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European Journal of Applied Physiology

, Volume 116, Issue 2, pp 327–333 | Cite as

Influence of endurance running on calcaneal bone stiffness in male and female runners

  • Beatriz Lara
  • Juan José Salinero
  • Jorge Gutiérrez
  • Francisco Areces
  • Javier Abián-Vicén
  • Diana Ruiz-Vicente
  • César Gallo-Salazar
  • Fernando Jiménez
  • Juan Del CosoEmail author
Original Article

Abstract

Purpose

The aim of this investigation was to determine the influence of endurance running on calcaneus bone stiffness in male and female runners.

Methods

A total of 122 marathoners (longer distance runners, men = 101; women = 21) and 81 half-marathon and 10-km runners (shorter distance runners; men = 48; women = 33), competing in an international running event, underwent an ultrasonographic assessment of the right and left calcaneus. Calcaneus bone stiffness was estimated using the measurements of the speed of sound (SOS) and broadband ultrasound attenuation (BUA). Seventy-five age-matched sedentary people served as the control group.

Results

Male and female longer distance runners and shorter distance runners presented higher values than sedentary counterparts in SOS (P < 0.05), and calcaneus stiffness (P < 0.05). Although there were no significant differences between longer distance and shorter distance runners in the ultrasonographic variables, longer distance runners presented greater effects size in SOS (1.00 vs 0.93 males; 1.10 vs 0.77 females), BUA (0.62 vs 0.25 males; 0.89 vs 0.20 females) and calcaneus stiffness (0.88 vs 0.66 males; 1.20 vs 0.60 females) than shorter distance endurance runners.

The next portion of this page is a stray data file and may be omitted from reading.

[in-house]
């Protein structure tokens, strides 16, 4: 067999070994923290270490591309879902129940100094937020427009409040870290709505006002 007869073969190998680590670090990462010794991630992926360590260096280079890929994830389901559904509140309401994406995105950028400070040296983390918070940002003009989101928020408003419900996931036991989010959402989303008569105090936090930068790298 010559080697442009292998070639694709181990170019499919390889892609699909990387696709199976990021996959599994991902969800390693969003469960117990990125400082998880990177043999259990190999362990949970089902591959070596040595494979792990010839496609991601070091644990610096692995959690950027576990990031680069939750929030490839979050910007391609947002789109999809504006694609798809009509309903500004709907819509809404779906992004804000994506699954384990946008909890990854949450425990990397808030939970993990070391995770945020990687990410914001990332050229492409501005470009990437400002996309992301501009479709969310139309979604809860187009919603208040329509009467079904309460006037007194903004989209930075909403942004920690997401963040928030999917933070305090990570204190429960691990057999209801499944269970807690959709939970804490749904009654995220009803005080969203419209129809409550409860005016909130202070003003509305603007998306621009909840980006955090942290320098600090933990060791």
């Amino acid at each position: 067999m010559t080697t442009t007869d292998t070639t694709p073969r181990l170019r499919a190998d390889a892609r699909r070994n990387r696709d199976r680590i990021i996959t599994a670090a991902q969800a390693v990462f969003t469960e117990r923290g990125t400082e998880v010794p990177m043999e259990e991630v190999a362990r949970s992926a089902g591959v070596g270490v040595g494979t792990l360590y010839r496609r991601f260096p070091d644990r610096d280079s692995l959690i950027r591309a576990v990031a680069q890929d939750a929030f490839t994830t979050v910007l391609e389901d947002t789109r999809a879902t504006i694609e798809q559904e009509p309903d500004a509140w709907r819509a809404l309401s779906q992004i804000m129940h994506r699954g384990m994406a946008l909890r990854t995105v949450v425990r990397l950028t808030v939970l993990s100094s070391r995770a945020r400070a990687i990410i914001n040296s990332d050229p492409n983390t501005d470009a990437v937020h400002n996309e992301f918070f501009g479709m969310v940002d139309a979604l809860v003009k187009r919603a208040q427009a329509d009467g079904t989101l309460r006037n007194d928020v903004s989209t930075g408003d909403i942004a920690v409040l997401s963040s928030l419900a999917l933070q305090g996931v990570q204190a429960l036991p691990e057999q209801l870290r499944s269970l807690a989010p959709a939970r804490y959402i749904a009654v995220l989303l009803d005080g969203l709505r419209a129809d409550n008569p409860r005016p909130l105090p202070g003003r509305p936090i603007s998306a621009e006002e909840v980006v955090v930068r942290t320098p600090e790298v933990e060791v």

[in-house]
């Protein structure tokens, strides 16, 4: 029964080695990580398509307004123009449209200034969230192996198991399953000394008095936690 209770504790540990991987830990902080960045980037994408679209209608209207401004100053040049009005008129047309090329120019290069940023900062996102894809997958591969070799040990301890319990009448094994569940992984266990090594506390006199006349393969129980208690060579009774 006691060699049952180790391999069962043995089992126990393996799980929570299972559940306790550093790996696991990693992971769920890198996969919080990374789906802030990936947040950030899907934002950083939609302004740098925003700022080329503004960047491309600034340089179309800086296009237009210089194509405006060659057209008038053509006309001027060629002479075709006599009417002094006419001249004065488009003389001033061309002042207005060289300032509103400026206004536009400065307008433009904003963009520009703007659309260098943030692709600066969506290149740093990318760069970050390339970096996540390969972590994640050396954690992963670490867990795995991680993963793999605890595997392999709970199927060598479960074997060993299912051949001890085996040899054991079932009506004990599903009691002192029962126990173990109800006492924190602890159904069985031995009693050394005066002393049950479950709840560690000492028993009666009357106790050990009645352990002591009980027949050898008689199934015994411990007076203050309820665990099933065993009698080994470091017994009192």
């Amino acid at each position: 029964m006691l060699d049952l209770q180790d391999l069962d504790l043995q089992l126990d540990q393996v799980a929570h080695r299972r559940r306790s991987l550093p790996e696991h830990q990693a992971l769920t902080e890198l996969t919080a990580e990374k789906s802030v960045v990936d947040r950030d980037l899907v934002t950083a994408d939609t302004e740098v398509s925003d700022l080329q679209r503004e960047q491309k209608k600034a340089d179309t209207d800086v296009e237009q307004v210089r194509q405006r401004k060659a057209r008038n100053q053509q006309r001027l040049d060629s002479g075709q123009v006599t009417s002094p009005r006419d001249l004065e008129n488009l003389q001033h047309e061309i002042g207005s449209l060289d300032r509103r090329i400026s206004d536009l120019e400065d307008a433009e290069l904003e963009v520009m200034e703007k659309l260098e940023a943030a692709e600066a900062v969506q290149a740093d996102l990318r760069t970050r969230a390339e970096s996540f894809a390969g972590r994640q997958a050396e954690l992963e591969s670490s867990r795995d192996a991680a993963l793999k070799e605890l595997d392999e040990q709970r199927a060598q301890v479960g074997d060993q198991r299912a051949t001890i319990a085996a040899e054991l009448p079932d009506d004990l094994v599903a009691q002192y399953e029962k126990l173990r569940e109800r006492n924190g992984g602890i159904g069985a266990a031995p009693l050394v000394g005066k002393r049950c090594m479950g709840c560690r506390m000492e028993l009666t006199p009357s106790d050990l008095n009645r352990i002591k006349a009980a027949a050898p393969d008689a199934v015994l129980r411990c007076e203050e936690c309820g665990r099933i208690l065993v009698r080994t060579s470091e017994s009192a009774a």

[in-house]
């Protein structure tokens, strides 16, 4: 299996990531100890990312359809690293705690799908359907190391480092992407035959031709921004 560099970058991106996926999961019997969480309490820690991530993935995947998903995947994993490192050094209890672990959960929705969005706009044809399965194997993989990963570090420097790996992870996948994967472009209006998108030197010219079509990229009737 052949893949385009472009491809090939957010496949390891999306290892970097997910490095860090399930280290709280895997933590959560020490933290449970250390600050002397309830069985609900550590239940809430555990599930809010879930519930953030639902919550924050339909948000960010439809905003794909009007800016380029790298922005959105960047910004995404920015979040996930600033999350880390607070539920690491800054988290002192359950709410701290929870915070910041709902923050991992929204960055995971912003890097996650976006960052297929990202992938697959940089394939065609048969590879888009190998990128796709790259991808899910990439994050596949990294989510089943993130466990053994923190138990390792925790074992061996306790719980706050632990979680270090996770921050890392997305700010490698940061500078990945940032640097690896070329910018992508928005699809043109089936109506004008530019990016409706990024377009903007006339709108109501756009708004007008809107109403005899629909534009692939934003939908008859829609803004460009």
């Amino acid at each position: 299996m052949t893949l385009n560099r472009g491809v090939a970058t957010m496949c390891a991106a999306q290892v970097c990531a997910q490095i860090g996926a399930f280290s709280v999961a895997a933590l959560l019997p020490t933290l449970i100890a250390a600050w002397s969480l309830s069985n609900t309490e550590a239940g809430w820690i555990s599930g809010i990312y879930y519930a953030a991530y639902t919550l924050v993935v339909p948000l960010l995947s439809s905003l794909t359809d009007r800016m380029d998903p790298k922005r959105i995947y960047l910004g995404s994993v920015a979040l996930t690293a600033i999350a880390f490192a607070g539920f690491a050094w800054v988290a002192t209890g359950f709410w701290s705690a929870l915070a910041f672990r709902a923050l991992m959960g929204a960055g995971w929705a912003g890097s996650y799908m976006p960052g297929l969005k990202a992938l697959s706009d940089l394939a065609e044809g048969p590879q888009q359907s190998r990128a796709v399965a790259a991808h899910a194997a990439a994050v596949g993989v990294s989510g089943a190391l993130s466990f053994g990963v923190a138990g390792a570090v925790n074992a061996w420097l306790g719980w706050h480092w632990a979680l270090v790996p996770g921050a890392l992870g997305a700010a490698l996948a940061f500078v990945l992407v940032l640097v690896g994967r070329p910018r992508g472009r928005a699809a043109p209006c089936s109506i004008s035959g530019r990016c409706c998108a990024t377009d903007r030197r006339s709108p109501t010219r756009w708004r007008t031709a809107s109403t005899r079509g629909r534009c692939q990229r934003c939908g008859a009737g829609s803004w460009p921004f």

Conclusion

Calcaneus bone stiffness was higher in all endurance runners compared to a sedentary control population. The volume of ground reaction forces which occur during endurance running might induce the adaptation of the calcaneus bone.

Keywords

Bone mass Running training Physical activity Exercise Mechanical loading 

Abbreviations

ANOVA

Analysis of variance

ANCOVA

Analysis of covariance

BUA

Broadband ultrasound attenuation

SD

Standard deviation

SOS

Speed of sound

Notes

Acknowledgments

The authors wish to thank the subjects for their invaluable contribution to the study. In addition, we are very grateful to the Organization of the Rock ‘n’ Roll Madrid Marathon & ½ Marathon for their contribution to the study.

Compliance with ethical standards

Conflict of interest

The authors declare that they have no conflict of interest derived from the outcomes of this study.

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Copyright information

© Springer-Verlag Berlin Heidelberg 2015

Authors and Affiliations

  • Beatriz Lara
    • 1
  • Juan José Salinero
    • 1
  • Jorge Gutiérrez
    • 1
  • Francisco Areces
    • 1
  • Javier Abián-Vicén
    • 1
  • Diana Ruiz-Vicente
    • 1
  • César Gallo-Salazar
    • 1
  • Fernando Jiménez
    • 2
  • Juan Del Coso
    • 1
    Email author
  1. 1.Exercise Physiology Laboratory, Sports Science InstituteCamilo José Cela UniversityVillafranca del Castillo, MadridSpain
  2. 2.Performance and Sport Rehabilitation Laboratory, Sports Sciences FacultyUniversity of Castilla La ManchaAlbaceteSpain

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